Canada’s Diversity and Positioning Is Promising
9 Nov 2021
While this past year called for worldwide resiliency and adaptation, foreign investment flows slowed down globally, and Canada was no exception. In fact, global FDI flows plunged by 35 percent in 2020, down to $1 trillion. For comparison, these levels are 20 percent lower than FDI in 2009 after the global financial crisis. Similarly, Canada’s foreign investment performance dipped by 49 percent, led by a decrease of 57 percent in FDI inflows from the United States, and Canadian direct investment abroad dropped by 41 percent. Consequently, Canada’s source of FDI is now more geographically diverse, with Europe and Asia now responsible for the majority ownership of FDI stock.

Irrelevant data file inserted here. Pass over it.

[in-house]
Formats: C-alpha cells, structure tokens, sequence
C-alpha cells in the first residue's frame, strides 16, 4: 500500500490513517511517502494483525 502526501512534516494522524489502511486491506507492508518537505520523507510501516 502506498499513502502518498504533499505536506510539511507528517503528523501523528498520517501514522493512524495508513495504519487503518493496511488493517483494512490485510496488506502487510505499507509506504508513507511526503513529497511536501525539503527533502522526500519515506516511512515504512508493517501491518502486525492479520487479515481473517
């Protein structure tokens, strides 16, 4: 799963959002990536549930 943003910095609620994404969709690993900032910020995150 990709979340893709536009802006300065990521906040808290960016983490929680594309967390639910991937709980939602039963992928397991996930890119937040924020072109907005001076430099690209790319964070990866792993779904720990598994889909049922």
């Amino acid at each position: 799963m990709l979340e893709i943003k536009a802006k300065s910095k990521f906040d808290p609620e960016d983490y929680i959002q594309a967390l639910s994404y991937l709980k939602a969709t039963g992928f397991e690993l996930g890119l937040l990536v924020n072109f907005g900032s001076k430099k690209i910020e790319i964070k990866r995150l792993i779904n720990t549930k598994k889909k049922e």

Globally, the pandemic and national lockdowns forced multinationals to reconsider new projects and intra-firm financial flows. While, developed economies were subject to a greater decline in the value of FDI, down by 58 percent, developing economies experienced the strongest decline in the number of FDI projects. Indeed, the decline in numbers of new greenfield project announcements and cross-border M&A were more significant in developing countries (42 percent and 24 percent, respectively) than in developed economies (19 percent and 10 percent, respectively).